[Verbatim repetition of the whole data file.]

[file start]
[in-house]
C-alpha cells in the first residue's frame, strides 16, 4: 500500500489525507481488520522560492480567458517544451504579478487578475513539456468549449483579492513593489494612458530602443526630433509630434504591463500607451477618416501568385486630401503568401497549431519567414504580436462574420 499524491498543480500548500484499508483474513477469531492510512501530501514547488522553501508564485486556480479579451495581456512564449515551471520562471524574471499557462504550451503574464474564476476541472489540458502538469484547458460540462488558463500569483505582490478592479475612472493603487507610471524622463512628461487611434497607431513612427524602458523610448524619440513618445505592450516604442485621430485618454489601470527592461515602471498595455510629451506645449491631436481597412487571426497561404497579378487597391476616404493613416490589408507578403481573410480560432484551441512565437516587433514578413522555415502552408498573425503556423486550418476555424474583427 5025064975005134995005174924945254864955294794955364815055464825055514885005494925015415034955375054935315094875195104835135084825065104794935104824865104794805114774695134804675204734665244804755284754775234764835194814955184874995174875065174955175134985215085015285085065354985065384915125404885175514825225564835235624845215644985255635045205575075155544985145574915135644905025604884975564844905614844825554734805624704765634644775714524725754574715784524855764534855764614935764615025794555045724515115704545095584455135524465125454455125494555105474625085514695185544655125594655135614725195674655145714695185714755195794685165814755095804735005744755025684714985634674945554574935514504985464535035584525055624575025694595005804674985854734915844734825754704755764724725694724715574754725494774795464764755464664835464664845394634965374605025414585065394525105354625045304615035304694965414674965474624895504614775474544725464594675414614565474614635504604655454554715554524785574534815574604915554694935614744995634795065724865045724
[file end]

[in-house]
C-alpha cells in the first residue's frame, strides 16, 4: 500500500489525507481488520522560492480567458517544451504579478487578475513539456468549449483579492513593489494612458530602443526630433509630434504591463500607451477618416501568385486630401503568401497549431519567414504580436462574420 499524491498543480500548500484499508483474513477469531492510512501530501514547488522553501508564485486556480479579451495581456512564449515551471520562471524574471499557462504550451503574464474564476476541472489540458502538469484547458460540462488558463500569483505582490478592479475612472493603487507610471524622463512628461487611434497607431513612427524602458523610448524619440513618445505592450516604442485621430485618454489601470527592461515602471498595455510629451506645449491631436481597412487571426497561404497579378487597391476616404493613416490589408507578403481573410480560432484551441512565437516587433514578413522555415502552408498573425503556423486550418476555424474583427 5025064975005134995005174924945254864955294794955364815055464825055514885005494925015415034955375054935315094875195104835135084825065104794935104824865104794805114774695134804675204734665244804755284754775234764835194814955184874995174875065174955175134985215085015285085065354985065384915125404885175514825225564835235624845215644985255635045205575075155544985145574915135644905025604884975564844905614844825554734805624704765634644775714524725754574715784524855764534855764614935764615025794555045724515115704545095584455135524465125454455125494555105474625085514695185544655125594655135614725195674655145714695185714755195794685165814755095804735005744755025684714985634674945554574935514504985464535035584525055624575025694595005804674985854734915844734825754704755764724725694724715574754725494774795464764755464664835464664845394634965374605025414585065394525105354625045304615035304694965414674965474624895504614775474544725464594675414614565474614635504604655454554715554524785574534815574604915554694935614744995634795065724865045724